In the same ways in which courts and legal codes were defining and attaching meaning to whiteness, they were also defining blackness as well. As demonstrated in the pre-requisite cases, contrary to popular belief, racial lines had never been clearly drawn. From the founding of the country, there have always been conversations on identity and how to deal with demographic changes in the country.
One contributing factor to that conversation was the Eugenic movement in the United States. The term “eugenics” refers to a scientifically based, ideological movement dedicated to the reification of the race (Reynolds, 2019). The movement was widespread across the country and given validity by some of America’s academic institutions including Yale. Similar to the Age of Classification, and in the context of persistent nationalism, academics were trying to mold what they believed to be the perfect society. Accordingly, anyone exhibiting traits deemed to be “dysgenic” or “unfit” was considered to be a threat to the nation, something to protect against (Reynolds, 2019 ).
These fears and anxieties parlayed into the legal constructions on race by serving as a mechanism to aid in the purification of societies. Anti-Miscegenation Laws or the movement against interracial marriage utilized the instrument of the law to control who would reproduce and with who. Out of the fifty states, only nine had never had anti-miscegenation laws, and sixteen states were forced to overturn their laws in Loving v. Virginia.
Often times miscegenation is focused through the villains, victims and victors triangle. We focus our attention on the individual plight of Mildred and Richard Loving. We focus on their love story and place all opposition to their individual love as the villains. However, as evident from the preceding topics, these laws do not emerge in a vacuum. The purpose of the unit placing the Loving v Virginia case in context with the larger Eugenics movement.
To begin the lesson, students should be provided a worksheet7distinguishes the different variances of blackness according to anti-miscegenation laws. They can ask questions and make connections to the terminology from the Pre-Requisite Cases lesson. Depending on class size, another cool way introducing this would be making it an entry activity in which students can pick a sheet of paper that only details a definition from the worksheet such as octaroon, quadroon or mulatoo. On the whiteboard, the states that had anti-miscegenation cases during the 1930s and 1940s, along with their definitions of blackness. Students can then complete a sheet to determine their race status in each state. After coming together, students can then discuss their results and visually see how varying definitions of the race could be.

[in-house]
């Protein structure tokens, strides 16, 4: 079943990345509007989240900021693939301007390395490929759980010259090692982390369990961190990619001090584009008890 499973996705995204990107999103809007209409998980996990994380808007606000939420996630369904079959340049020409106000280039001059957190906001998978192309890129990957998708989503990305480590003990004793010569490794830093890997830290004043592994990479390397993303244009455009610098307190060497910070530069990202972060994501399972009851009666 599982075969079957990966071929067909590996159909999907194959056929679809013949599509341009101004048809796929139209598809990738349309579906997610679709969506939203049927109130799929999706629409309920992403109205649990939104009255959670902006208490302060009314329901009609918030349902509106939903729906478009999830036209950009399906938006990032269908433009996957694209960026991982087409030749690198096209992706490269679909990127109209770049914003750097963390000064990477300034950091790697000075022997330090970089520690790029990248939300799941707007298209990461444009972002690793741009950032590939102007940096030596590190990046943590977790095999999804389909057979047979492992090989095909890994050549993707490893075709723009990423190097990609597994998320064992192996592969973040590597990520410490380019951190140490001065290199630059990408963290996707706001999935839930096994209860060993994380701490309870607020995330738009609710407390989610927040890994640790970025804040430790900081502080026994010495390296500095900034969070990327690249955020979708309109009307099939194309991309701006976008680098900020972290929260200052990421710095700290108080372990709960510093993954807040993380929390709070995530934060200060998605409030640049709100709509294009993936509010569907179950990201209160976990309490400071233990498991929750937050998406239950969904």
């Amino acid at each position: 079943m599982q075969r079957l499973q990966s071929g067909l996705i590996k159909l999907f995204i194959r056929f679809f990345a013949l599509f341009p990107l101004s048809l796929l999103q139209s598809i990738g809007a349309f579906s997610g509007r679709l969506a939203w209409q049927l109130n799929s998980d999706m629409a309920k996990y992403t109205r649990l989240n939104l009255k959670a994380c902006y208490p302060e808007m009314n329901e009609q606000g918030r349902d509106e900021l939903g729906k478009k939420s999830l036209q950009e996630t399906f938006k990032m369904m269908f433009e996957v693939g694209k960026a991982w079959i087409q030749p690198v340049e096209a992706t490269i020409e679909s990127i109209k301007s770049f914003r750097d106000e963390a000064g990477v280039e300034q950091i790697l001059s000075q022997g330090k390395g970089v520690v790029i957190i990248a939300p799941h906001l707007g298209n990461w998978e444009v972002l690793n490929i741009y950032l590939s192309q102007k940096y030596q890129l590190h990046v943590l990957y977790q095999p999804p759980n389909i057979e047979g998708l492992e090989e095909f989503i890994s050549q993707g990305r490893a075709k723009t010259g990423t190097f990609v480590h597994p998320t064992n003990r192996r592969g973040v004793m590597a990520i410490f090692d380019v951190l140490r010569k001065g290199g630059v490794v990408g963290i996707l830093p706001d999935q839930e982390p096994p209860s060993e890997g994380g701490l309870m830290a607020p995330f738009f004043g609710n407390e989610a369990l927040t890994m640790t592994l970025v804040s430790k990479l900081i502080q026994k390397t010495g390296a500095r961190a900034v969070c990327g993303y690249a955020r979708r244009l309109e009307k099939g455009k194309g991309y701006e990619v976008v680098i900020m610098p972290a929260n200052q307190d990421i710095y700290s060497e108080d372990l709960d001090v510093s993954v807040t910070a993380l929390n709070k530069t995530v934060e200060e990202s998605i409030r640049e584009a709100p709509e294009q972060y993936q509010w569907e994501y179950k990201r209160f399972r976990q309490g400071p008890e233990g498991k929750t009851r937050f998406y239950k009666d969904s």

After this, students will build upon their knowledge of the law and Blumenbach, as well as be introduced to the Eugenics movement. A way in which to begin this unit is to have students read primary sources from the Eugenics movement.8 The Burden of the Feebleminded is a great source because it is a quick look into how the evidence used in eugenics research and how it was used to understand different medical cases. Another primary source that can be used as a primary source that students can be introduced is an article and recording of Margaret Sanger, the founder of Planned Parenthood. Sanger was known eugenics and has continuously gained notoriety as a problematic figure in history on her opening up on abortion clinics in black neighborhoods to forcibly sterilizing black women. Students can use primary source analysis worksheet to dissect deeper into the purposes of this movement and make connections from previous units.
As a primary source shout out, students can read and analyze the 1963 Article Relating to Anti-Miscegenation Laws.9 The article is from a North Carolina discussing the controversy surrounding the fights against anti-miscegenation laws. The article has interesting subheadings such as Other States Rule, the rule of law and who is negro? The source is a great look at political and legal discourse at the time. After students can complete a similar context chart we used with Blumenbach to contextualize the Loving v. Virginia case.
Another extension or specific case to look out other than the Loving v Virginia case might be to have students read an article on Filipino resistance 10to Anti-Miscegenation in Washington State. This will take a step out of the binary lens of Black and White and similar to the Pre-Requisite cases, look how other minority groups were impacted by miscegenation legislation. An article that would help enlighten this struggle would be “When Hilario Met Sally: The Fight Against Anti-Miscegenation Laws” by Alex Fabros, an American military professor who details the fight for Asian Americans living in the United States under anti-miscengation laws. This will help to reclaim the victim voices and place them once again at the center of the fight against the tool of the law.